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Treatment of obstructive sleep apnoea as primary or secondary prevention of cardiovascular disease

where do we stand now?

Drager, Luciano F.a,b; Lee, Chi-Hangc

Current Opinion in Pulmonary Medicine: November 2018 - Volume 24 - Issue 6 - p 537–542
doi: 10.1097/MCP.0000000000000523

Purpose of review The aim of this study was to provide an update of the primary and secondary prevention of obstructive sleep apnoea (OSA) treatment on cardiovascular disease.

Recent findings Consistent evidence suggest that OSA can contribute to cardiovascular diseases, including hypertension, atrial fibrillation, coronary artery disease and stroke. In patients with no previous history of cardiovascular events (primary prevention scenario), observational studies suggest that continuous positive airway pressure (CPAP), the main treatment for OSA, is able to prevent hypertension incidence and to decrease nonfatal cardiovascular events in men and fatal cardiovascular events in men, women and elderly. In patients with a previous history of cardiovascular events (secondary prevention scenario), recent randomized trials showed that CPAP was not able to prevent a new cardiovascular event. These findings may suggest that in patients with high cardiovascular risk and multiple comorbidities, OSA may not have an incremental role on cardiovascular disease. However, a subanalysis from the same trials showed that good CPAP compliance was able to prevent cerebrovascular events.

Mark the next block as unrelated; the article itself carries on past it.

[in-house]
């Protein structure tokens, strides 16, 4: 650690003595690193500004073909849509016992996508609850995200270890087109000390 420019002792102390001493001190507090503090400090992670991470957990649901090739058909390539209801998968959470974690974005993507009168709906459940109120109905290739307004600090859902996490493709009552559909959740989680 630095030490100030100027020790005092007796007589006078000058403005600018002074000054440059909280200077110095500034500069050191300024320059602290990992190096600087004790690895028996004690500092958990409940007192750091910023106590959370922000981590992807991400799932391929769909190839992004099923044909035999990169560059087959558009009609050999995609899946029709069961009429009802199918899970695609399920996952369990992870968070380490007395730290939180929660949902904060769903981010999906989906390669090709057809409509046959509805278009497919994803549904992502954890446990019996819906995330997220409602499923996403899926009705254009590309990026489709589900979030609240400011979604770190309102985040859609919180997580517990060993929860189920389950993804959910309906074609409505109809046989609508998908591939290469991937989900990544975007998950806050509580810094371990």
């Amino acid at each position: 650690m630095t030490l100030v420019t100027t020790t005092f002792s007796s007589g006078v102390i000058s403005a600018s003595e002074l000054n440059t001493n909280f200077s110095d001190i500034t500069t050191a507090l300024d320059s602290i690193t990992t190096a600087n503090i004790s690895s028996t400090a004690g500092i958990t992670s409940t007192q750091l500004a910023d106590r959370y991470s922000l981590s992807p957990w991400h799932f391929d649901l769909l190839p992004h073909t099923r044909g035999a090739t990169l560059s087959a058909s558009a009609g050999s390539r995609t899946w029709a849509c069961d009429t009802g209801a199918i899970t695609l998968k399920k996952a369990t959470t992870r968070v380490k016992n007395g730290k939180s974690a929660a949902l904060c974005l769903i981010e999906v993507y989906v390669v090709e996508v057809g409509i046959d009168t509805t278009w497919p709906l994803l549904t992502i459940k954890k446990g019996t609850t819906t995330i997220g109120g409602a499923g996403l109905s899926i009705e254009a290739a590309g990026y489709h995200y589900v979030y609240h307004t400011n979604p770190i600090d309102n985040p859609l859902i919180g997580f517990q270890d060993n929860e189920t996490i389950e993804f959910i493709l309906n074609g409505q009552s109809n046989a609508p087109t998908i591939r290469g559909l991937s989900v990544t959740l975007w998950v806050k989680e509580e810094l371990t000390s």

Summary OSA may predispose to cardiovascular disease, but additional efforts for improving CPAP use or development of new treatments may help to understand the magnitude of OSA on cardiovascular disease.

aHypertension Unit, Heart Institute (InCor)

bHypertension Unit, Renal Division, University of Sao Paulo Medical School, Sao Paulo, Brazil

cDepartment of Cardiology, National University Heart Centre, Singapore, Singapore

Correspondence to Dr Luciano F. Drager, Hypertension Unit – Heart Institute (InCor), University of Sao Paulo Medical School, Avenida Dr Eneas Carvalho de Aguiar, 44, CEP 05403-900 Sao Paulo, Brazil. Tel: +55 11 26615084; fax: +55 11 26615948; e-mail:

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